It’s called Work Sharing Unemployment Insurance. Employers, both large and small, can choose to take part. Talbott Smith is with the state’s Employment Development Department. He says a lot more employers are doing just that.
“Interest in the program sort of follows the economy. It has jumped back up recently very, very rapidly.”
In fact, EDD has seen a 127% increase in the number of employee claims filed over last year and a 300% increase over 2007.
The way it works is, if a business owner needs to cut their payroll by 20% for example, instead of laying off workers, they reduce the hours and pay of their staff by 20%. Those employees then get work share jobless benefits.
Smith says a lot more smaller employers like dentist’s offices and car mechanics are participating.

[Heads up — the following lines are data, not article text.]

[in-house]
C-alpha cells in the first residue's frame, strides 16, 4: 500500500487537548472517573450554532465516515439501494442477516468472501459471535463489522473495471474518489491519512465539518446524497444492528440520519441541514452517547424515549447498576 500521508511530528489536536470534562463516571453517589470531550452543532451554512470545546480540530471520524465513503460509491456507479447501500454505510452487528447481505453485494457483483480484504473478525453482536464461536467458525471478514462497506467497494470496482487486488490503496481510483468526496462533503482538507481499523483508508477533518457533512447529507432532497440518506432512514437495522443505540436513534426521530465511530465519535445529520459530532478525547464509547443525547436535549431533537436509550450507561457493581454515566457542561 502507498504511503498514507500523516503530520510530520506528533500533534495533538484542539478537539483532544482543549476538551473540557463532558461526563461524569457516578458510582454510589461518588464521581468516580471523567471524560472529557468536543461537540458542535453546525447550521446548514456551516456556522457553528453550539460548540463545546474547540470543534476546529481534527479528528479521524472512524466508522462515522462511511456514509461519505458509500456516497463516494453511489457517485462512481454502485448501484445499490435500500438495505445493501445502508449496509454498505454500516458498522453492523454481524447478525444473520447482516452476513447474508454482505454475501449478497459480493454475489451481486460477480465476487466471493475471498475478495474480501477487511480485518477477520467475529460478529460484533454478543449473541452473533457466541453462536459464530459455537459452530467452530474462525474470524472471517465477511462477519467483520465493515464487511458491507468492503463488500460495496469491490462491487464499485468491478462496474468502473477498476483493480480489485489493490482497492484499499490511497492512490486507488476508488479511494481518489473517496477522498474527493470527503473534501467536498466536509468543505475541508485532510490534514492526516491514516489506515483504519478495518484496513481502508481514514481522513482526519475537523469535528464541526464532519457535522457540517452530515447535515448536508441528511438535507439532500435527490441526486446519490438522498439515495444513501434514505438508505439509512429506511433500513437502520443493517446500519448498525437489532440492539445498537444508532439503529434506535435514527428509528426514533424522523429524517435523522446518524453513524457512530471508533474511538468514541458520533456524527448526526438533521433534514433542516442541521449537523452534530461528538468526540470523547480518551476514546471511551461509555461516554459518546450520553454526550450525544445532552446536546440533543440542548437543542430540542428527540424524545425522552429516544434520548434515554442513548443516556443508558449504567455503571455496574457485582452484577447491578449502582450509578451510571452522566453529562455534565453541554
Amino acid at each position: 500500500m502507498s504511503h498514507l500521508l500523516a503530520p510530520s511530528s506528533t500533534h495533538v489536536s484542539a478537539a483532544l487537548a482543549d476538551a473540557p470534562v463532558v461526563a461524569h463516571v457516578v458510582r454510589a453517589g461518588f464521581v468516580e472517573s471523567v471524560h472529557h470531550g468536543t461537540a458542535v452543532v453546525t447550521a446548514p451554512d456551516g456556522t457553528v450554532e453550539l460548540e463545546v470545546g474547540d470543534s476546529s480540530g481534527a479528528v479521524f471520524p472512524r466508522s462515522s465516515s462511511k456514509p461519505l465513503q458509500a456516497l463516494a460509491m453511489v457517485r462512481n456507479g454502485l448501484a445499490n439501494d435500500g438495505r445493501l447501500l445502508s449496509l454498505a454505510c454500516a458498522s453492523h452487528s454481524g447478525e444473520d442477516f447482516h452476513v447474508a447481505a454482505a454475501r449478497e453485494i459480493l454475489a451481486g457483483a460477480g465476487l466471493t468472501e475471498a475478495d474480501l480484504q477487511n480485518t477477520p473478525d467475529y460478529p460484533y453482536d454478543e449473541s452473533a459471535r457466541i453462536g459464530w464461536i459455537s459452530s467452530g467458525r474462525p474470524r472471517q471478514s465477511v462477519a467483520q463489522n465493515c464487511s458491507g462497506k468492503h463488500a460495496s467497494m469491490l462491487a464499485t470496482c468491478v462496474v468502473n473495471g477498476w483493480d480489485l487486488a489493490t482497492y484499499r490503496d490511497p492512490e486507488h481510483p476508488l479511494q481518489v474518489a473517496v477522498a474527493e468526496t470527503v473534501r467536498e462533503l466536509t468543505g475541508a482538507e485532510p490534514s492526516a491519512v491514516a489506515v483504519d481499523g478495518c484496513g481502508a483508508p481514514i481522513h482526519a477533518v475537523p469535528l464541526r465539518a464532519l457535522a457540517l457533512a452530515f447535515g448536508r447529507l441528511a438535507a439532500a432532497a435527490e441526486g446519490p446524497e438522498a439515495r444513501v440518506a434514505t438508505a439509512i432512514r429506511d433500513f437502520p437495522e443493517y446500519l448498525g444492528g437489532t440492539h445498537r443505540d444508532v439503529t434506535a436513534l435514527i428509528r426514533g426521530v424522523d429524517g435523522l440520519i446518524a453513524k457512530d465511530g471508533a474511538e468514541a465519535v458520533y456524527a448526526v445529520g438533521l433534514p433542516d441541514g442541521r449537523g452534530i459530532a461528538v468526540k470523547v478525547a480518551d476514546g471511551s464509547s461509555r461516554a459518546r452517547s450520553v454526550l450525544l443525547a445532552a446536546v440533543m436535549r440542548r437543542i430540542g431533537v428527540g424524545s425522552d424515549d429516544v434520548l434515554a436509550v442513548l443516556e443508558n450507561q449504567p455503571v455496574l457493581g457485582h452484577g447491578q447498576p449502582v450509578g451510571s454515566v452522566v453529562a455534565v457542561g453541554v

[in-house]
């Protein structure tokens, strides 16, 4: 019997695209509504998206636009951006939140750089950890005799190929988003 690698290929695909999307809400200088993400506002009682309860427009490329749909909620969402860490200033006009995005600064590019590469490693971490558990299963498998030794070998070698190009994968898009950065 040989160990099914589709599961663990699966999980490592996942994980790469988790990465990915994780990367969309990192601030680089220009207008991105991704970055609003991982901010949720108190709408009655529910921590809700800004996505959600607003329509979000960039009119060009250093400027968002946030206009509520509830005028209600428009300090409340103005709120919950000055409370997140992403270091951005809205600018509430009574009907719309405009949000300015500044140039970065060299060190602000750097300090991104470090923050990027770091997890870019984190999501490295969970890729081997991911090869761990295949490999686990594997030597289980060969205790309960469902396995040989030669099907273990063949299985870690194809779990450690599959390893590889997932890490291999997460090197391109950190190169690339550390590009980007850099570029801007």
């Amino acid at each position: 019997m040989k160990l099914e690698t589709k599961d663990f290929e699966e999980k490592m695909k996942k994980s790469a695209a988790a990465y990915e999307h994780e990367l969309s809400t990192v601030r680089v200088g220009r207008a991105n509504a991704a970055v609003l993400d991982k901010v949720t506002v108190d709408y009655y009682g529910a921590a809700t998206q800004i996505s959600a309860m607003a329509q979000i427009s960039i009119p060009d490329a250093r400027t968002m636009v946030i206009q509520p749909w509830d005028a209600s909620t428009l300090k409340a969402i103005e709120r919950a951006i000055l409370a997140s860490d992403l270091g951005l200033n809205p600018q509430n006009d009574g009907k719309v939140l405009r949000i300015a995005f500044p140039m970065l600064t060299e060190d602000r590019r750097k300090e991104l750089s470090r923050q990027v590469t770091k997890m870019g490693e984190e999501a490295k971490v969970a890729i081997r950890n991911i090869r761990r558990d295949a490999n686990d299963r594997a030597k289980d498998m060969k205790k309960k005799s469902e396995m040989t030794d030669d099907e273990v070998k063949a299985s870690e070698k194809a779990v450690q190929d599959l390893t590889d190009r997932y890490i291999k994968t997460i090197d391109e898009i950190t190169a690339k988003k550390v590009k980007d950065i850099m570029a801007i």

“Because during a recession like the one that we’re in, people will make decisions to postpone things like dental work, they may not get their car fixed.”
But there’s one group of employees who aren’t eligible for the benefits: state workers.
“The employer has to choose to participate and the State of California as an employer has not applied to take advantage of the Work Sharing program.”
Smith says he expects demand for the program among private employers to keep rising as the recession continues.